2-room house: $0.75–$100
3-room house: $1.00–$1.25
4-room house: $1.25–$3.00
5-room house: $1.75–$3.60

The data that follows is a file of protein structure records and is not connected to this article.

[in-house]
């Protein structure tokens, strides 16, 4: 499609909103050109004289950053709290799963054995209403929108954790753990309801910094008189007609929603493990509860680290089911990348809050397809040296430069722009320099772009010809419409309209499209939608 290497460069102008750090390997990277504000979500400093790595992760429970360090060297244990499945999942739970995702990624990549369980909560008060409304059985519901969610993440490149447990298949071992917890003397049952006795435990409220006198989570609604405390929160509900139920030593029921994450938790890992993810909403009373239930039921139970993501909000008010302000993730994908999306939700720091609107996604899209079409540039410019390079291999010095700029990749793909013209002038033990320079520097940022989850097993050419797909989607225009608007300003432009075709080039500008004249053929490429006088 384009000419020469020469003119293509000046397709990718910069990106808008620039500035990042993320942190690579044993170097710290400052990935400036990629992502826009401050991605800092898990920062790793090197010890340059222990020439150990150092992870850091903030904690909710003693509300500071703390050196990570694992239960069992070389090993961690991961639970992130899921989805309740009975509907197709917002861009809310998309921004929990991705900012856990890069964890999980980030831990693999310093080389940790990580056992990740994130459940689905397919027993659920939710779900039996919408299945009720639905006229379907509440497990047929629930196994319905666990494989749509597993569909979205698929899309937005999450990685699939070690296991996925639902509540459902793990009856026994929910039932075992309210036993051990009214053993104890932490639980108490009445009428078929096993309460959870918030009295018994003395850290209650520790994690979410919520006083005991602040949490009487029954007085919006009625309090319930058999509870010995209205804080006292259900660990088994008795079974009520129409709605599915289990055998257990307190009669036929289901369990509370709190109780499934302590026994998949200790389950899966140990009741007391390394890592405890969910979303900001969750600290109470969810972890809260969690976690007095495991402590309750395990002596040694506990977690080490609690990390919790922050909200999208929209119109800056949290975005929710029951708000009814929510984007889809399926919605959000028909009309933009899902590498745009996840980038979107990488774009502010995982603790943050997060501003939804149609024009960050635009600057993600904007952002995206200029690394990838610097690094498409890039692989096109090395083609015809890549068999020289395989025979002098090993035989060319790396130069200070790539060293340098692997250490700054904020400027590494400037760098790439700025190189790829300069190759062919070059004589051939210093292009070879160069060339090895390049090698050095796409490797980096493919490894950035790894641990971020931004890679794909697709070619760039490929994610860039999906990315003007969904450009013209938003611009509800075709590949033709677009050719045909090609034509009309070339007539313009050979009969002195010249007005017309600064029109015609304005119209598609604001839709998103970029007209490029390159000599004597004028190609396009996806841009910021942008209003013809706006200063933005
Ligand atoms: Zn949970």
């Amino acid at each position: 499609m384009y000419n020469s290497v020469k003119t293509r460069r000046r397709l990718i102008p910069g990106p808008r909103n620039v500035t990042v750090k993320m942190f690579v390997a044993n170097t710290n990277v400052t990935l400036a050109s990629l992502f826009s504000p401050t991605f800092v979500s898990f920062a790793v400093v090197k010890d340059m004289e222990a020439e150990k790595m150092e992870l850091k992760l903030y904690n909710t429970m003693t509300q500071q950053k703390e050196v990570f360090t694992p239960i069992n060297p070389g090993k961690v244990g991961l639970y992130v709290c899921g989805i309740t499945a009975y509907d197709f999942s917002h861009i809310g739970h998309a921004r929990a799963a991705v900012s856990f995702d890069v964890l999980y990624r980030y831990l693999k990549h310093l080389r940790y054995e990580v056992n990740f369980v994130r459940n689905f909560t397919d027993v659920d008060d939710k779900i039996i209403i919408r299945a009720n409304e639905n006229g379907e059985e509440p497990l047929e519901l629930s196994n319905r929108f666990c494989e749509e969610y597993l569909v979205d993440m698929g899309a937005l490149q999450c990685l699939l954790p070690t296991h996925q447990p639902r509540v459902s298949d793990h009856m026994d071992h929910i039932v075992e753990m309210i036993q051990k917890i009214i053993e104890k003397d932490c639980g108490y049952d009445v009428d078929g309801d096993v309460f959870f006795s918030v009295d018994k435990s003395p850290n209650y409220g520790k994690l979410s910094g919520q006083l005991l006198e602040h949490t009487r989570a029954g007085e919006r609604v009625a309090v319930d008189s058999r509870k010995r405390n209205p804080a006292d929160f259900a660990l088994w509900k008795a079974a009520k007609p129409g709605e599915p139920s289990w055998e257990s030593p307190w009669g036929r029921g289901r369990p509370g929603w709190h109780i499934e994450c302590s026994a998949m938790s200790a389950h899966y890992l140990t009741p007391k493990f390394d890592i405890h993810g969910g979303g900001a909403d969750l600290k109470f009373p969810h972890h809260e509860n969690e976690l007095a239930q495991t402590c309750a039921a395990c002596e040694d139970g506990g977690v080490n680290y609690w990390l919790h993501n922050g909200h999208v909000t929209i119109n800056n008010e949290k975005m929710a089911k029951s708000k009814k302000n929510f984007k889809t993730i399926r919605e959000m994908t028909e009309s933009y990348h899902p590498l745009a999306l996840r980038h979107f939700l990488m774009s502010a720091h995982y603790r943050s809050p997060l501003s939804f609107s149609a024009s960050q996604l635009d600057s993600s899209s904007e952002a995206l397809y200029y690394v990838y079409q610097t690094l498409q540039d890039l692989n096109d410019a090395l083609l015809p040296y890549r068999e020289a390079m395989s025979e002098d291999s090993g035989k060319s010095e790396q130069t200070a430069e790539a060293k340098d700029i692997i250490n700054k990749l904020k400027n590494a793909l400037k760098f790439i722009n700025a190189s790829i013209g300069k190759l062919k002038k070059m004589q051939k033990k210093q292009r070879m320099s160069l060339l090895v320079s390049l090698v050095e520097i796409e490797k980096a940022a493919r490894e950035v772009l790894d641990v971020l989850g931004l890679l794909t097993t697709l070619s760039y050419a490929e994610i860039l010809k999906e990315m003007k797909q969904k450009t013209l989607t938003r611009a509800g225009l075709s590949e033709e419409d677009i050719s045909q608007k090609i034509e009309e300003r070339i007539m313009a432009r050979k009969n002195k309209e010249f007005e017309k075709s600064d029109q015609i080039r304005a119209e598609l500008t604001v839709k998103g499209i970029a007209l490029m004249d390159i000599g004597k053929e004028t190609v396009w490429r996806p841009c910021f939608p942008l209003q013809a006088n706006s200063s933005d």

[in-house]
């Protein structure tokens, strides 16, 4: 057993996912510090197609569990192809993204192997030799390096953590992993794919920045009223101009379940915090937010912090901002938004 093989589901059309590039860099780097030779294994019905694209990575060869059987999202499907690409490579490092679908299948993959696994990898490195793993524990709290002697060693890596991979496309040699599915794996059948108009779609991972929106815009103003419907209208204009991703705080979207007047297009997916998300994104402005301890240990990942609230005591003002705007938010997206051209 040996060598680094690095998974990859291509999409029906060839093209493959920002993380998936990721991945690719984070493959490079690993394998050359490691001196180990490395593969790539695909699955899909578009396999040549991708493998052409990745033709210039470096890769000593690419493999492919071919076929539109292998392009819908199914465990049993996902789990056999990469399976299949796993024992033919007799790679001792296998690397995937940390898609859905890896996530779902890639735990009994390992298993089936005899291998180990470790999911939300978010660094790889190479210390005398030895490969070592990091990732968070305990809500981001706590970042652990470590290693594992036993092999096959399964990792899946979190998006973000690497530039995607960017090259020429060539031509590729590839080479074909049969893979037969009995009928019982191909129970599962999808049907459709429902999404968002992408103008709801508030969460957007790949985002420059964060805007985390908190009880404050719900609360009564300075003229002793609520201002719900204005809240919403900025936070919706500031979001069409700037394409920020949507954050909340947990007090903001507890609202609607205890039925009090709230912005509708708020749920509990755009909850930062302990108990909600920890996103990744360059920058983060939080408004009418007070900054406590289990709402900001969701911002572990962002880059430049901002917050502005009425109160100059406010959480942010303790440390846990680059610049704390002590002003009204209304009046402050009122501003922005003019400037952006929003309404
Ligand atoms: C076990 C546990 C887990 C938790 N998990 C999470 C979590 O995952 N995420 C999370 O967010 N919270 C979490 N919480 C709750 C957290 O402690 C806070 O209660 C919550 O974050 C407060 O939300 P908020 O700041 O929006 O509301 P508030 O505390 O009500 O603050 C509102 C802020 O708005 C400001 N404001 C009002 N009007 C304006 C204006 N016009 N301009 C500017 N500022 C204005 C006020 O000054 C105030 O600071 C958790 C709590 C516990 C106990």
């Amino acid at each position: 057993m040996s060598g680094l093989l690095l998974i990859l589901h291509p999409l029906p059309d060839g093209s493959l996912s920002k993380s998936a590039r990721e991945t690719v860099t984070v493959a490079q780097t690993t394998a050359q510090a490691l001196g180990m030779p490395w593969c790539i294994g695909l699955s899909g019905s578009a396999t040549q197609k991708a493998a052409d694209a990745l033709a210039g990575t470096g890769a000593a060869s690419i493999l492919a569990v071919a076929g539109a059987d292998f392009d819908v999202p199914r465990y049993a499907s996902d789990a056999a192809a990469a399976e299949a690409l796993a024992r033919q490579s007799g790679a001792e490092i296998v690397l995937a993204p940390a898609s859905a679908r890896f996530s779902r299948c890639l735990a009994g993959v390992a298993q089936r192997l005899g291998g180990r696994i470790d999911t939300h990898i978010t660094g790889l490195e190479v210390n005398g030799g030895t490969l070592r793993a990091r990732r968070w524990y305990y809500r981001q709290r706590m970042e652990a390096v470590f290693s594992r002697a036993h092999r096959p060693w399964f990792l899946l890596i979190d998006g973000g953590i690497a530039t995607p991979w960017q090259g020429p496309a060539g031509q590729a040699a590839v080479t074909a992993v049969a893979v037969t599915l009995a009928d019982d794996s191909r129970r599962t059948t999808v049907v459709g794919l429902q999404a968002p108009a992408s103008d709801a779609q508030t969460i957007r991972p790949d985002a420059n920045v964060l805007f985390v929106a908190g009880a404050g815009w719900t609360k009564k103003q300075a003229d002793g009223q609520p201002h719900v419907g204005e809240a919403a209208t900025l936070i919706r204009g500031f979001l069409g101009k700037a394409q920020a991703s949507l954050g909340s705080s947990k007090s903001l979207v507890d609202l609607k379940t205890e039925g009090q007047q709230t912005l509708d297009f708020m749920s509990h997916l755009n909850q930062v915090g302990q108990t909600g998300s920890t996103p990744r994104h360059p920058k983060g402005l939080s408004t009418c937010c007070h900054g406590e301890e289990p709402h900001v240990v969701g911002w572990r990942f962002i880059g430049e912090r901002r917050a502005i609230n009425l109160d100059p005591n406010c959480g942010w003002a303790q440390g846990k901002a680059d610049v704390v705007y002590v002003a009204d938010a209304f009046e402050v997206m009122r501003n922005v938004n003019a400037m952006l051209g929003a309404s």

Riverside (and later R&DRC) rented their Front Street homes almost exclusively to their employees, reflecting the nature of company housing. Research among census records and city directories shows that almost all heads of household head living in the Front Street houses worked for the mill. Although several Riverside/R&DRC mills were located in North Danville, since employees walked to work it seems likely the residents were employed in the closer Mill No. 6. All of the specific jobs listed for the residents are wage-paying jobs, but this was usual for mill employees. In its first 18 years, Riverside included a very small number of salaried positions while a majority of the employees worked for wages. According to Smith (1960:45), in 1884, 1891, and 1901 Riverside employed 32, 200, and 340 wageworkers, respectively, while only 5, 15, and 26 people drew salaries. This trend of employing mostly wageworkers continued throughout the existence of both Riverside and R&DRC. The majority of the residents of these Front Street houses were laborers (spinners, weavers, carders, maintenance workers, etc.). Apparently, no mill office workers lived in these houses, and only twice does census and city directory information report a person in a managerial position residing in these houses: an overseer lived in 101 Front Street in 1900 and a supervisor lived in 102 Front Street in 1947–1948.